Item Response Theory Analysis of the Autonomy Over Tobacco Scale (AUTOS)

Published in: Addictive Behaviors, v. 45, June 2015, p. 195-200

Posted on RAND.org on March 10, 2015

by Robert J. Wellman, Maria Orlando Edelen, Joseph R. DiFranza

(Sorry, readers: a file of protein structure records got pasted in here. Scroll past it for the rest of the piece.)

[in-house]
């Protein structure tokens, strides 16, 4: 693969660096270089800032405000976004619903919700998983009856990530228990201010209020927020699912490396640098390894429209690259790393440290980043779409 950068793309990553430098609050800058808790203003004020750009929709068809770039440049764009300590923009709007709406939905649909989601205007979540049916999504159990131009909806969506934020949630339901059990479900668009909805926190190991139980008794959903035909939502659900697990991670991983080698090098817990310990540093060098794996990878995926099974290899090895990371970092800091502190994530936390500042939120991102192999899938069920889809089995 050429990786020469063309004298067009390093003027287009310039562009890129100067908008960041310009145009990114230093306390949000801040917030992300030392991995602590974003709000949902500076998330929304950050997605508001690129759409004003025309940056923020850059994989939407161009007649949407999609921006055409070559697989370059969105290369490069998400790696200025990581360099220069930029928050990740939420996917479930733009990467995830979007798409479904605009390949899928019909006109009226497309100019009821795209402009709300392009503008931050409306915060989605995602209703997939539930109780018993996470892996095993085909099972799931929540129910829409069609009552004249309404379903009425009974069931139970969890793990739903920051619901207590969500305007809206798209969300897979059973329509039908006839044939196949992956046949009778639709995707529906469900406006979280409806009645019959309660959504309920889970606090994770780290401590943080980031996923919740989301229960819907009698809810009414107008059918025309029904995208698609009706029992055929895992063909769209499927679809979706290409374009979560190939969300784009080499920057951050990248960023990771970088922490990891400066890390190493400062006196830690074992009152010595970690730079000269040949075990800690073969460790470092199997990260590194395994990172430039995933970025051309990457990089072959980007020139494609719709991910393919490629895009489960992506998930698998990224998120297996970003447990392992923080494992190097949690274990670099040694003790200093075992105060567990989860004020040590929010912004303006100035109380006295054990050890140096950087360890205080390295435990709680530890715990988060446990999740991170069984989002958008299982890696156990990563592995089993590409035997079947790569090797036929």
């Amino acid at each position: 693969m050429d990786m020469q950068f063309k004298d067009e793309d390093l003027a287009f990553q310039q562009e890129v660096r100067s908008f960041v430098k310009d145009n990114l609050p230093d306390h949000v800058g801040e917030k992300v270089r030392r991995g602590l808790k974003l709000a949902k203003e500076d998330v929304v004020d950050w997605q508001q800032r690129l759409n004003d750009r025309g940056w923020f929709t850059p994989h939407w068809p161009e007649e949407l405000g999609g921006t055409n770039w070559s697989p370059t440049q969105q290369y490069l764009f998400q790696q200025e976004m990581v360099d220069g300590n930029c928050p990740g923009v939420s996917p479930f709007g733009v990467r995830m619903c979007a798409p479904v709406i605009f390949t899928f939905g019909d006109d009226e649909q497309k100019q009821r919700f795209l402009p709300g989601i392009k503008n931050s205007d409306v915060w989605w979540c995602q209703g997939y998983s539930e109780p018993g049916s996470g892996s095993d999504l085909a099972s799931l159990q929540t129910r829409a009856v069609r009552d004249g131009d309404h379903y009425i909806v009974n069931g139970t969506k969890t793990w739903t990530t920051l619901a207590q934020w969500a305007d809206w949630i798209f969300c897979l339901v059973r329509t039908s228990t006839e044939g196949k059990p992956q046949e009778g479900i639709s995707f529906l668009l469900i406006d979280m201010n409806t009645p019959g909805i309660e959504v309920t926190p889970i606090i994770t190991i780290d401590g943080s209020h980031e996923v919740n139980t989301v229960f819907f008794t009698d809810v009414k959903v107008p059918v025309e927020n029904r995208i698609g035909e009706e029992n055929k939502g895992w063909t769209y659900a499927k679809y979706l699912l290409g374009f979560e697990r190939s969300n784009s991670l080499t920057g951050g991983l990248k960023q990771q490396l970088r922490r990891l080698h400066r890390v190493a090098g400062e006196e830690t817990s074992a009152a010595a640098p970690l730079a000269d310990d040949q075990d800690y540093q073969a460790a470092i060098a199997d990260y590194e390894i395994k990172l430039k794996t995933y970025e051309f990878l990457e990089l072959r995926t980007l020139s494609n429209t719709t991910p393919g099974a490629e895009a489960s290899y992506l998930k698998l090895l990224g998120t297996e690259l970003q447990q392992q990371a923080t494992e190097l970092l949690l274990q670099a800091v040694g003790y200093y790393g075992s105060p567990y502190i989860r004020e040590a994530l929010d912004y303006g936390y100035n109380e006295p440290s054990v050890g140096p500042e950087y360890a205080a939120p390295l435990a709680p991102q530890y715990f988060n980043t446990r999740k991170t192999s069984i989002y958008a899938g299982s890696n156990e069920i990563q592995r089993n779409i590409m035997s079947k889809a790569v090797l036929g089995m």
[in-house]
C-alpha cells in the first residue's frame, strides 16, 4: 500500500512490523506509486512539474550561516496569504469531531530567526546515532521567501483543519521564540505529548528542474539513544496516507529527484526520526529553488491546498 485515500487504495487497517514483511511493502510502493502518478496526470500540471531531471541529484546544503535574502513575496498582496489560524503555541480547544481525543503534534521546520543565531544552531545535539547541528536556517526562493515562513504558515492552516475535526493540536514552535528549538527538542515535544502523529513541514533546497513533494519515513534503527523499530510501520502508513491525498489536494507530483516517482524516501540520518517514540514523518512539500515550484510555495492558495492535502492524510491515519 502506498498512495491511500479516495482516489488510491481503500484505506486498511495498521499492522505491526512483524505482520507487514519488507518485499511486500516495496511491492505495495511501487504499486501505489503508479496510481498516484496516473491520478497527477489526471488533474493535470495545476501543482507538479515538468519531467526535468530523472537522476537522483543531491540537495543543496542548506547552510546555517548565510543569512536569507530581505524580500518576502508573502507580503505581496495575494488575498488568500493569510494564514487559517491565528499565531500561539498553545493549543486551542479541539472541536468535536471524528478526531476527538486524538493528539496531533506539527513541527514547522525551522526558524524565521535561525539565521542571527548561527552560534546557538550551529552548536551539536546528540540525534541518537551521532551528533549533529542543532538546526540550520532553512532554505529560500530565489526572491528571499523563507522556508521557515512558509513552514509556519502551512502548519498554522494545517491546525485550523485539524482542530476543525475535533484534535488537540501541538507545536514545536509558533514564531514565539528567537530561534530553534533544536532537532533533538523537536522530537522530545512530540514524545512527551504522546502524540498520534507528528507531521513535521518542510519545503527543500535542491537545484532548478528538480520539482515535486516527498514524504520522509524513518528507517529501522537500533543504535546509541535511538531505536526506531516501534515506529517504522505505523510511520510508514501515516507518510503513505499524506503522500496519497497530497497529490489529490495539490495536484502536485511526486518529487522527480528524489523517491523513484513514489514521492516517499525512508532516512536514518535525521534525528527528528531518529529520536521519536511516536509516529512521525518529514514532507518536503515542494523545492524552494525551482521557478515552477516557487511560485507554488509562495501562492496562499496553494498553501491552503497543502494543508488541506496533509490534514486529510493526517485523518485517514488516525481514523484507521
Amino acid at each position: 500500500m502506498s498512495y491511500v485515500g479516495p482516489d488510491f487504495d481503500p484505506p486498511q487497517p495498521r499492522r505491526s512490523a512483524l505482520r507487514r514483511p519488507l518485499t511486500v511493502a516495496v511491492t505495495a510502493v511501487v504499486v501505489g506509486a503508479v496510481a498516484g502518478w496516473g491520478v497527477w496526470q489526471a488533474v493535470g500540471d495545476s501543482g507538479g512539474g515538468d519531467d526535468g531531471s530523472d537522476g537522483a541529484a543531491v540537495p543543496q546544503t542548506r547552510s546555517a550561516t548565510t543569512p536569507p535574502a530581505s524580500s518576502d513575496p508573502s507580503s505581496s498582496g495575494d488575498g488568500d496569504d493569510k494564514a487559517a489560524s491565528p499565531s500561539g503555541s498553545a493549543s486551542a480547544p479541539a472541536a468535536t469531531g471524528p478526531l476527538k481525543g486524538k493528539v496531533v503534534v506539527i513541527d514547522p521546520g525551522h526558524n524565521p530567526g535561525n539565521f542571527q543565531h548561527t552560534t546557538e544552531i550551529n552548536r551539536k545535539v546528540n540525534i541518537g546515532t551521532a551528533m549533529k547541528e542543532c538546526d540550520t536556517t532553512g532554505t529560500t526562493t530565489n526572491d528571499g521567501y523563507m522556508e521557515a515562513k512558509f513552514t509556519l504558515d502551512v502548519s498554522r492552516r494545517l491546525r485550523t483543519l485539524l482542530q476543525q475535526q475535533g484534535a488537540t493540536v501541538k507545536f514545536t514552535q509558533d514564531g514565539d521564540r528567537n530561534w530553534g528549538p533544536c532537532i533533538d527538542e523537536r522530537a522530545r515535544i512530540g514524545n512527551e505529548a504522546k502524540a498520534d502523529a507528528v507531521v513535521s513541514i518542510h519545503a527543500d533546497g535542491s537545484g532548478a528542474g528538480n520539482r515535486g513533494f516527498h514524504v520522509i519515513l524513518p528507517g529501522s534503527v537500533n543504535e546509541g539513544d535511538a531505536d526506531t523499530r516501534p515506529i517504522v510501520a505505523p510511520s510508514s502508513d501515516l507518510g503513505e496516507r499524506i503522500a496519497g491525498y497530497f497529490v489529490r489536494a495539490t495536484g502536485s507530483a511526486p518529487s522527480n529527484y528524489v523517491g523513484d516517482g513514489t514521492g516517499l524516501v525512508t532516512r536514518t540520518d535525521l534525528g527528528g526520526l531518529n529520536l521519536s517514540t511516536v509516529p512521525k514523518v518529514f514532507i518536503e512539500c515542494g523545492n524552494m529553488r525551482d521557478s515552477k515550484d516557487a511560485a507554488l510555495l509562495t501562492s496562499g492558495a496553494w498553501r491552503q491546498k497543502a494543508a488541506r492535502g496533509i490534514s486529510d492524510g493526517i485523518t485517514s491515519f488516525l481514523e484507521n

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INTRODUCTION: The Autonomy over Tobacco Scale (AUTOS) is composed of 12-symptoms of nicotine dependence. While it has demonstrated excellent reliability and validity, several psychometric properties have yet to be investigated. We aimed to determine (1) whether items functioned differently across demographic groups, (2) the likelihood that individual symptoms would be endorsed by smokers at different levels of diminished autonomy, and (3) the degree of information provided by each item and the reliability of the full AUTOS across the range of diminished autonomy. METHODS: Data for this study come from two convenience samples of American adult current smokers (n = 777; 69% female; 88% white; Mage = 34 years, range: 18-78), of whom 66% were daily smokers (Mcigarettes/smoking day = 10.1, range: < 1-70). Participants completed the AUTOS online as part of "a research study about the experiences people have when they smoke." RESULTS: After p value correction, items remained invariant across sex and minority status, while two items functioned differently according to age, with minimal impact on the total AUTOS score. Discriminative power of the items was high. The greatest amount of information is provided at just under one-half SD above the mean and the least at the extremes of diminished autonomy. The AUTOS maintains acceptable reliability (> 0.70) across the range of diminished autonomy within which more than 95% of smokers' scores could be anticipated to fall. CONCLUSION: The AUTOS is a versatile and psychometrically sound instrument for measuring the loss of autonomy over tobacco use.

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